A couple of years ago I discovered the book The 21 Irrefutable Laws of Leadership by John C. Maxwell, and I really enjoyed it. I learned useful principles of leadership in this book and I decided to share them in a series of blog posts. The book was published several years ago, but the principles are still valid.
The first law described in the book is the Law of the Lid. The Law of the Lid helps people understand the value of leadership.
This is the law according to Maxwell:
Leadership ability is the lid that determines a person’s level of effectiveness. The lower an individual’s ability to lead, the lower the lid on his potential. The higher the individual’s ability to lead, the higher the lid on his potential.
Since “Leadership is influence” (Maxwell), if you are ever in a role of influence, you are a leader. The question is, how well do you lead? Are you putting a lid on your effectiveness or the potential of those around you?
John C. Maxwell uses this example to help understand the Law of the Lid
if your leadership rates an 8, then your effectiveness can never be greater than a 7. If your leadership is only a 4, then your effectiveness will be no higher than a 3. Your leadership ability—for better or for worse—always determines your effectiveness and the potential impact of your organization.
Leadership multiplies the results of your efforts. If you work alone on something, you can achieve good results, if you put enough effort, but there is a limit. You simply have a limited number of hours in a day. But if you organize and lead others, your influence and results can grow exponentially. Think of Jeff Bezos or Steve Jobs and many others like them.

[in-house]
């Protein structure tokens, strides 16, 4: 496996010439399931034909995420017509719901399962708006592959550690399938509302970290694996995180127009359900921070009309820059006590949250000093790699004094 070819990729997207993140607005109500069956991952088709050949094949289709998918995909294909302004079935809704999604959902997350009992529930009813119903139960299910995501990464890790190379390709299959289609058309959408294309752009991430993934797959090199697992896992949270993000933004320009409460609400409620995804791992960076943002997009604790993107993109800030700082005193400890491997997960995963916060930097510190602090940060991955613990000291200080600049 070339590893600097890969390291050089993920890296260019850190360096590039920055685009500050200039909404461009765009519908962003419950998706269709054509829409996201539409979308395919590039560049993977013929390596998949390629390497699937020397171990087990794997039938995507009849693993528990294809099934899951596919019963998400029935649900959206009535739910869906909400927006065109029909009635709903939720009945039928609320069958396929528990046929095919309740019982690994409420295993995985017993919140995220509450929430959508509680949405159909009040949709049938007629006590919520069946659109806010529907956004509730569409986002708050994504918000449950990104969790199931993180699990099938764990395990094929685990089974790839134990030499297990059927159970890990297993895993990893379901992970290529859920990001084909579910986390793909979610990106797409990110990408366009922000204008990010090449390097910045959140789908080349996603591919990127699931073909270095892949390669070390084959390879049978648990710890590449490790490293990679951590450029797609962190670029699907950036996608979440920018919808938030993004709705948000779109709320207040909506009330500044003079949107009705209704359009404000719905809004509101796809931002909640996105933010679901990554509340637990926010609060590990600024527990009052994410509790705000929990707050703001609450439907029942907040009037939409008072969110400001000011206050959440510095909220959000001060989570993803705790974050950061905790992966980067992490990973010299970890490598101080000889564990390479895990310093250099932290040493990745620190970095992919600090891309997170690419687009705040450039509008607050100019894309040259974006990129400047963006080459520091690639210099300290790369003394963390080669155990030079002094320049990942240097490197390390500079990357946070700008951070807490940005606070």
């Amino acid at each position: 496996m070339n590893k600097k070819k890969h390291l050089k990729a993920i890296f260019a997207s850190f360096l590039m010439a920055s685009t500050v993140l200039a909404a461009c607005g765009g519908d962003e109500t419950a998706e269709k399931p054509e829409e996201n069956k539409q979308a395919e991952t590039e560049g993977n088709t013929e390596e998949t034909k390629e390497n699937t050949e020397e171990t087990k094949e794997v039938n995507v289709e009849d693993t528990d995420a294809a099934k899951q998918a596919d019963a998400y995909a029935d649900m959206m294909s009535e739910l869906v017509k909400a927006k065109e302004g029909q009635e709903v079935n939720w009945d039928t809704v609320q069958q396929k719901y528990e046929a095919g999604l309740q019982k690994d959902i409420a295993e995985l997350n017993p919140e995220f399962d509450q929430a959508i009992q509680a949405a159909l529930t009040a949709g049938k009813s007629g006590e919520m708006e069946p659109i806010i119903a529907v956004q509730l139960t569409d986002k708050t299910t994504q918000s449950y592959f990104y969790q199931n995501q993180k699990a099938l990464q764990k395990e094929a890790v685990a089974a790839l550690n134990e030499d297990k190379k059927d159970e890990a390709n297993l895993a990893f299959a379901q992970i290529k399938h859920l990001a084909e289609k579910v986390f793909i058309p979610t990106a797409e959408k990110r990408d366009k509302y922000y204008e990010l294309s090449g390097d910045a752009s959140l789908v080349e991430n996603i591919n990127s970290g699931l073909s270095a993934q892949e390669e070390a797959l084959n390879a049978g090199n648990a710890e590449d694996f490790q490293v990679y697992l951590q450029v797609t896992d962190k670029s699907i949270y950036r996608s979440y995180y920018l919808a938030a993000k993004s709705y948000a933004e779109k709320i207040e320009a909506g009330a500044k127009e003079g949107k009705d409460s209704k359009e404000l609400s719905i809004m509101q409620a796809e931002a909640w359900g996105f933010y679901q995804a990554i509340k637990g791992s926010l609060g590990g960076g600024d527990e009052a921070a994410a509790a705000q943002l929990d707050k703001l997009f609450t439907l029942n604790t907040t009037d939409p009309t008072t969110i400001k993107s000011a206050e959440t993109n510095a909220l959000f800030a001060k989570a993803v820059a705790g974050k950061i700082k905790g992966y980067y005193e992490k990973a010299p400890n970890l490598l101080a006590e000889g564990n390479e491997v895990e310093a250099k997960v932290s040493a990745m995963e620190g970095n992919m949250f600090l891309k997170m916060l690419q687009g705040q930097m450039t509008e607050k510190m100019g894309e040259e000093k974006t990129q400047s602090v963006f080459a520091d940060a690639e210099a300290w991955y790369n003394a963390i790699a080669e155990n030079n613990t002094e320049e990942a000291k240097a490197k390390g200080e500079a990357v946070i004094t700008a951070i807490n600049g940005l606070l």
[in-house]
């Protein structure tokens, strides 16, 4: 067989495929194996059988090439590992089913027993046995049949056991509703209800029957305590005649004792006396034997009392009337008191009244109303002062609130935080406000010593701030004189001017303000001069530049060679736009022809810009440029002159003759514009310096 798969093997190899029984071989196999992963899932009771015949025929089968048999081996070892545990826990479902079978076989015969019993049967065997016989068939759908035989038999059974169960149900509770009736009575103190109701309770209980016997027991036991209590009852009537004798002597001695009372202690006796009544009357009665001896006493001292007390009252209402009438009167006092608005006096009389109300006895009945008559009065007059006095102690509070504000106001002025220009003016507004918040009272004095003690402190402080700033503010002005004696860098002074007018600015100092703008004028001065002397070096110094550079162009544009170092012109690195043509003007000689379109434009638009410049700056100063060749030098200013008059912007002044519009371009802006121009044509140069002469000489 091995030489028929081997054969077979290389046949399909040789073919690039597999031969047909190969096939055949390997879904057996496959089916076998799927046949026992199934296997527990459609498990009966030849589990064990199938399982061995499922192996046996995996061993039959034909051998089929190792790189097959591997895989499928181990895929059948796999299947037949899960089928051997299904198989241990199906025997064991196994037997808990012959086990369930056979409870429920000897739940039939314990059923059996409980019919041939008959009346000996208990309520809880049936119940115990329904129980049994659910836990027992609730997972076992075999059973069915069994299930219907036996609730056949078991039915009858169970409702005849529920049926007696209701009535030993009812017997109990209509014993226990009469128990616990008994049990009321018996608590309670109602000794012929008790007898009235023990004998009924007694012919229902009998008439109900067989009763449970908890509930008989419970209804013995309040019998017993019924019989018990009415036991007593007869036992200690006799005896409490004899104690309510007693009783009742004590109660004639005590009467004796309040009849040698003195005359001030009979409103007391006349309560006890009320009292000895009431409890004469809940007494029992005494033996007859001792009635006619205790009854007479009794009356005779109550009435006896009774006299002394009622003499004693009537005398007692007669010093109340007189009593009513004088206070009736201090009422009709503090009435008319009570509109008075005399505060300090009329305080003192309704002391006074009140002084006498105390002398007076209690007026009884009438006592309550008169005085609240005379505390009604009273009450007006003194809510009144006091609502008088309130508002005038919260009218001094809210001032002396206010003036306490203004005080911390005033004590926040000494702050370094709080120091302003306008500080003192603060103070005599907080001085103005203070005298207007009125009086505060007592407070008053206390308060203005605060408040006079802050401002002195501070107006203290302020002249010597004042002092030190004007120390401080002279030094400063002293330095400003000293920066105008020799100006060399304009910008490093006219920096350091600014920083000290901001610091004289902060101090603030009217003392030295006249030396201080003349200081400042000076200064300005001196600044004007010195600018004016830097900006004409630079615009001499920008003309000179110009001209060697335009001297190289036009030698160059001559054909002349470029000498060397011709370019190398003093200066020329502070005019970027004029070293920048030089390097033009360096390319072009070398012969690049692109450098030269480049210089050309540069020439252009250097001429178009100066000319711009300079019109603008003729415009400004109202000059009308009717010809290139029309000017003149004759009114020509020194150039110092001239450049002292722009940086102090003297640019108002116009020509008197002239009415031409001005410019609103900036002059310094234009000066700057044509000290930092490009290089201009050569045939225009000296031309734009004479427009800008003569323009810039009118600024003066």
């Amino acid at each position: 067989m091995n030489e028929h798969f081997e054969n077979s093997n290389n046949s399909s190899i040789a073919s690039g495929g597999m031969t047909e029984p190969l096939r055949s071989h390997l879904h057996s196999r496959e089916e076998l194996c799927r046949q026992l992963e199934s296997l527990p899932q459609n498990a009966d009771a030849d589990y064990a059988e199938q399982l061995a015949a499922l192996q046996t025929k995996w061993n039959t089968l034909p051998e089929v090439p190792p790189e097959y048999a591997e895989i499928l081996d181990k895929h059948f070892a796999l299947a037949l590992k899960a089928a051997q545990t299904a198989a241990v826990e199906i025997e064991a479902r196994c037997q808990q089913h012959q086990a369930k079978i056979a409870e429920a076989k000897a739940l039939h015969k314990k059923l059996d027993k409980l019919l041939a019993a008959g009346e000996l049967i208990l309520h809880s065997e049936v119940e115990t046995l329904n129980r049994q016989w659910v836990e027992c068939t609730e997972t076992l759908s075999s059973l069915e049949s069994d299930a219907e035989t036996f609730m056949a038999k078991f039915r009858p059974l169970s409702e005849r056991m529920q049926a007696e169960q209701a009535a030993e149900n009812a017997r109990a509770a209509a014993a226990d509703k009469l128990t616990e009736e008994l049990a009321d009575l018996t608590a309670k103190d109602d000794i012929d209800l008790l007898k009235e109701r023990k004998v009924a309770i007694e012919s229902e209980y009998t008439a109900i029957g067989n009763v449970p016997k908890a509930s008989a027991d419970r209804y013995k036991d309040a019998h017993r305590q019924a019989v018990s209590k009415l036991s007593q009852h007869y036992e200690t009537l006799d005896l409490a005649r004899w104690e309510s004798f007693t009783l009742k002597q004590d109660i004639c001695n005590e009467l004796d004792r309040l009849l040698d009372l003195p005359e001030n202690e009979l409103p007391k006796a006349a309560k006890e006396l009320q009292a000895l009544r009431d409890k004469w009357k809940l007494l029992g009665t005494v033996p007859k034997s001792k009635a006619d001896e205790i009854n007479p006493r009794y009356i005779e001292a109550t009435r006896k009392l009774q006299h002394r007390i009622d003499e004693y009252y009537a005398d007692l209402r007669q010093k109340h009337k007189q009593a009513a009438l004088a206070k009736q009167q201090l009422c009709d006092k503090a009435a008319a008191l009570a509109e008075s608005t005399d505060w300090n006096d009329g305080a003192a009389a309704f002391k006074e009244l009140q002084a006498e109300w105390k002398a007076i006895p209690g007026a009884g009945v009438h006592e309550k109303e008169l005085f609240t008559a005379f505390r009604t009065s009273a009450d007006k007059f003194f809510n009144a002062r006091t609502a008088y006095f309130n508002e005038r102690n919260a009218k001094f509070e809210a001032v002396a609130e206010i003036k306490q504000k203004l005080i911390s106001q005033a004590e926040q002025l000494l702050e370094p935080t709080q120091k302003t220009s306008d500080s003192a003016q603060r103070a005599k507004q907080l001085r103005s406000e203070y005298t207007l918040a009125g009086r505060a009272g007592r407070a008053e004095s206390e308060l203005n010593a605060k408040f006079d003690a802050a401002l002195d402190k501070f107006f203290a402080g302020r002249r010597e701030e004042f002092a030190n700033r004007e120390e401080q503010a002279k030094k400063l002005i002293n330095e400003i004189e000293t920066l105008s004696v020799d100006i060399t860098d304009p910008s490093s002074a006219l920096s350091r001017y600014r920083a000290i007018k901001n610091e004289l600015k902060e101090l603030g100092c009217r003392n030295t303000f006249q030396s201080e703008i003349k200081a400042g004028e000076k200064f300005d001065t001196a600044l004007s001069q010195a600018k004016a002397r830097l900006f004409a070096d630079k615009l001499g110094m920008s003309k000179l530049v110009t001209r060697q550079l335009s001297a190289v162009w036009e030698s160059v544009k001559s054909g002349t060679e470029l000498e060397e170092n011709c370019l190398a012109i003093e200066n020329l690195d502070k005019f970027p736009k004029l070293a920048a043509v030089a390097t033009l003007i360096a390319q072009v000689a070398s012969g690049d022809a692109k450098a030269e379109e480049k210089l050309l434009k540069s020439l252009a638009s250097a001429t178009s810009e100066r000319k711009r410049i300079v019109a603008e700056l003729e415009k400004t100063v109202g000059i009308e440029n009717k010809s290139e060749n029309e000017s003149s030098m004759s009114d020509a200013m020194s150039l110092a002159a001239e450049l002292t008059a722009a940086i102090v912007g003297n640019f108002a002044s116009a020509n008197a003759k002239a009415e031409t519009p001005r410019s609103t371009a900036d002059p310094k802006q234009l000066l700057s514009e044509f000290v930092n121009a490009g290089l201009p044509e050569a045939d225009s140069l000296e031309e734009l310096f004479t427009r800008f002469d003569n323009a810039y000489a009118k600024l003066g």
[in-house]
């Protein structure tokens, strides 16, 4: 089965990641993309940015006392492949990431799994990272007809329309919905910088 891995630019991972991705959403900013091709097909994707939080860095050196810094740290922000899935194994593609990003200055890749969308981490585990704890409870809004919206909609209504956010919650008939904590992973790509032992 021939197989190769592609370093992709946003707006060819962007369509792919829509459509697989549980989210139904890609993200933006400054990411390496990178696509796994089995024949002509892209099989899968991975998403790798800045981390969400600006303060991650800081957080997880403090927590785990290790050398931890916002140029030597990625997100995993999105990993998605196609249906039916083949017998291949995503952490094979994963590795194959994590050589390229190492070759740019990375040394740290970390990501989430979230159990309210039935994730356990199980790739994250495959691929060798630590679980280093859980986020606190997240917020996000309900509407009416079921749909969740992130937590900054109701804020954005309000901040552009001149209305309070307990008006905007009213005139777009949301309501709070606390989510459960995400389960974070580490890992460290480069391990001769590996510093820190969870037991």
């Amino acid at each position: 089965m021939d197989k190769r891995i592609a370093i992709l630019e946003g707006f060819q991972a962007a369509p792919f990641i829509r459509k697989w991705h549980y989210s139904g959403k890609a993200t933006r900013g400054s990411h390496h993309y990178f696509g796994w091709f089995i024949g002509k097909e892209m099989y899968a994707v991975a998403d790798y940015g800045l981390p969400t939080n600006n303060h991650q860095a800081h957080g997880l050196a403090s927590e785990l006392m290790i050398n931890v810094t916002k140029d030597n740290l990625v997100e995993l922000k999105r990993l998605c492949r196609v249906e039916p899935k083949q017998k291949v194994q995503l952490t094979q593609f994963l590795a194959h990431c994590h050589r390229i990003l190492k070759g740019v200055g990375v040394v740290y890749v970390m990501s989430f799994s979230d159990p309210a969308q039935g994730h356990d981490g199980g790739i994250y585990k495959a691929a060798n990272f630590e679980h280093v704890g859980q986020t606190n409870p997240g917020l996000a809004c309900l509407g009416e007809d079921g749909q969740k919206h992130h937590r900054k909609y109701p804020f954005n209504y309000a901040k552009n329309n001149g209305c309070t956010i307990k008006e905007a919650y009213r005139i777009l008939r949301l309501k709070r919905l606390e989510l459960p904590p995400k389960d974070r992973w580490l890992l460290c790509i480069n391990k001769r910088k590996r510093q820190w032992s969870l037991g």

In my own experience, my most relevant results were always obtained when I was leading a team, and not when I was working alone.
Therefore, to increase your effectiveness, you need to learn to lead others, not just to increase your personal efforts.
For example, if your dedication to success is an 8 on a scale of 1-10, but your leadership ability is a 1, then your overall effectiveness will remain quite low — no matter how much you want to succeed, as illustrated by the image below:
However, if you learn to lead better, then you may increase your level of influence and success. For example, if you can increase your leadership ability to a 6 or even a 7, your results will be multiplied, as you can see in the image below:
In other words, by increasing your leadership skills, without increasing the number of hours you work and your dedication, you can increase your original effectiveness by 600%.
Your influence as a leader has a multiplying effect if you learn how to influence and build the strength and effectiveness of those around you.
To illustrate the Law of the Lid, in his first chapter, Maxwell tells the story of the McDonald brothers.
The McDonald Brothers
In 1937, two young brothers named Dick and Maurice opened a small drive-in restaurant in Pasadena, California. Their tiny drive-in restaurant was a great success, and in 1940, they decided to move the operation to San Bernardino. Their business exploded. Annual sales reached $200,000.